COPD as a Life-Limiting Illness: Implications for Advanced Practice Nurses

Donna M. Goodridge, RN, PhD


Topics in Advanced Practice Nursing eJournal. 2006;6(4) 

In This Article

Assessment of COPD Severity

APNs must have a clear understanding of the progression of COPD in order to determine the appropriate time to begin planning for end-of-life care. COPD is a chronic disease state characterized by airflow limitation that is not fully reversible, airway obstruction, systemic manifestations, and increasing frequency and severity of exacerbations.[17] Airflow limitation is typically progressive and is associated with an abnormal inflammatory response of the lungs to noxious particles or gases.[6] While smoking is the primary cause of COPD, other potential risk factors include environmental toxins, genetic predispositions, asthma comorbidity, low socioeconomic status, and cachexia.[18]

Symptoms of cough, sputum production, or dyspnea, and/or a history of exposure to risk factors, are suggestive of COPD; diagnosis is confirmed by spirometry.[17] Table 1 describes the staging system for COPD severity, as outlined by the Global Initiative for Chronic Obstructive Lung Disease (GOLD) 2006,[19] which takes into account forced expiratory volume in 1 second (FEV1), the ratio between FEV1 and forced vital capacity (FVC), sputum production, and cough.

These objective measures do not, however, necessarily capture all of the elements used to characterize the severity of the disease.[17,20,21] While FEV1 has been widely regarded as the best single correlate of mortality, Nishimura and colleagues[20] established that the degree of dyspnea was actually a better predictor of 5-year survival. The Modified Medical Research Council (MMRC) Scale[12] is widely used to assess the degree of dyspnea, and can be easily used in a clinical setting by APNs.

In grade 1, the patient is not troubled by breathlessness except on strenuous exercise; grade 2, the patient is short of breath when hurrying or walking up a slight hill; grade 3, the patient walks more slowly than contemporaries on level ground because of breathlessness, or has to stop for breath when walking at his or her own pace; grade 4, the patient stops for breath after walking about 100 meters or after a few minutes on level ground; grade 5, the patient is too breathless to leave the house, or breathless when dressing and undressing.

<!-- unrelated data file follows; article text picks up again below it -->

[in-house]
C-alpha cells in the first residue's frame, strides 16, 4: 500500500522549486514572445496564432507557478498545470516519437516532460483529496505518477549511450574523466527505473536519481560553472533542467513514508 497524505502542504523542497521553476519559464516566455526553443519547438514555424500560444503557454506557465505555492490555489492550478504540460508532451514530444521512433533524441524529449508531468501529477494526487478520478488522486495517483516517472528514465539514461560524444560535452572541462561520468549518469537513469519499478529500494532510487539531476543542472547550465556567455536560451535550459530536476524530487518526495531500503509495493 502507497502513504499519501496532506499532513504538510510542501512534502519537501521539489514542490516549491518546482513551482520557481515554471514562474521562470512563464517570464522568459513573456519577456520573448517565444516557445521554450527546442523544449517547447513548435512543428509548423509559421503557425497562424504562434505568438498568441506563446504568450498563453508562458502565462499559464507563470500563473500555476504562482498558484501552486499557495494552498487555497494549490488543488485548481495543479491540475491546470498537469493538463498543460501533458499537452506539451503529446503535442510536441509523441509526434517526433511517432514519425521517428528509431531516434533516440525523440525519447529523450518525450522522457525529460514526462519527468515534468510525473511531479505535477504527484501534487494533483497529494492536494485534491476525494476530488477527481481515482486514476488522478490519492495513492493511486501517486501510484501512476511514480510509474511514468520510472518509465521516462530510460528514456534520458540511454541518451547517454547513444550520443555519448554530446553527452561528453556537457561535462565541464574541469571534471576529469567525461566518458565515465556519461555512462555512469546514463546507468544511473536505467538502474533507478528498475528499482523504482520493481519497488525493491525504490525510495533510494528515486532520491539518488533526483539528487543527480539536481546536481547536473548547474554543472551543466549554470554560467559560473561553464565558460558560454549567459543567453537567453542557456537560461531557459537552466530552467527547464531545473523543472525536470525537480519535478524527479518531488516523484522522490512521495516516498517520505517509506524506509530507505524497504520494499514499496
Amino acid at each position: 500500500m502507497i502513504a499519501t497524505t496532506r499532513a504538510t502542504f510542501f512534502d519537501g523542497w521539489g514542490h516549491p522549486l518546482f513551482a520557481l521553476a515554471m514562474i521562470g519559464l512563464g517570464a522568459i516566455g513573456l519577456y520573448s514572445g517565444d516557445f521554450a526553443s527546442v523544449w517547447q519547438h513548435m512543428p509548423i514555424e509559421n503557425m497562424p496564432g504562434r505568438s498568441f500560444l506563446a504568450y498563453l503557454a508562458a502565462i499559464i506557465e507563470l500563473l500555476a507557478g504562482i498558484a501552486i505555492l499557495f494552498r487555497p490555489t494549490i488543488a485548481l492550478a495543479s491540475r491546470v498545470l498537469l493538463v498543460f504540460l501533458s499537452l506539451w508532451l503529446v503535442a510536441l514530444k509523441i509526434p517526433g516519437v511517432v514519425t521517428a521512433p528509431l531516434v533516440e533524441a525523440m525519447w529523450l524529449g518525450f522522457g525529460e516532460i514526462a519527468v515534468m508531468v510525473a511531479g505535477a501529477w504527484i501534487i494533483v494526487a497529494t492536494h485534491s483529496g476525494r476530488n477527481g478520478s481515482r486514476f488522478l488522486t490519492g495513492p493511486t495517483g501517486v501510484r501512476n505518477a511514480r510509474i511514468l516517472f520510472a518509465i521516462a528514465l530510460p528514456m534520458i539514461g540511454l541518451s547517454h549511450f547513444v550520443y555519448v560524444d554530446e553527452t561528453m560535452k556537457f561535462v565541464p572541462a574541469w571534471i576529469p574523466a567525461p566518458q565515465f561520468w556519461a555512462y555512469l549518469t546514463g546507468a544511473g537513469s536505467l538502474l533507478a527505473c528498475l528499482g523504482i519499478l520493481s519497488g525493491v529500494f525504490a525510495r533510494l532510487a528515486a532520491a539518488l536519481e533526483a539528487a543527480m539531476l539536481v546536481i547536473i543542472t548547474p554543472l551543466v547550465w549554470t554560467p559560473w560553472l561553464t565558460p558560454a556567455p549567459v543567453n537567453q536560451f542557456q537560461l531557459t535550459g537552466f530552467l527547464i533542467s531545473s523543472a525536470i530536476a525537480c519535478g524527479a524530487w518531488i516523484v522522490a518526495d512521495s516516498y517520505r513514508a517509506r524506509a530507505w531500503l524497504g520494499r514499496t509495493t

The need for a comprehensive staging system that allows for more adequate categorization of patients with COPD provided the impetus for the development of the BODE Index.[22] The BODE Index (see Table 2 ) is a multidimensional 10-point grading system that assesses the respiratory and systemic expressions of COPD; it has found increasing acceptance in clinical practice.[22] The 4 variables that comprise the BODE Index are: (1) body mass index (BMI); (2) distance walked in 6 minutes (meters); (3) MMRC score; and (4) degree of airflow obstruction (FEV1 -- percentage of predicted). Higher scores on the BODE Index indicate higher risk of death. The hazard ratio of death from respiratory causes per 1-point increase in the BODE score was 1.62 (95% CI 1.48-1.77; P < .001). The BODE Index was found to be more effective than measurements of airflow limitations at predicting the risk of death among patients with COPD,[22] thus providing valuable information for clinical assessment.


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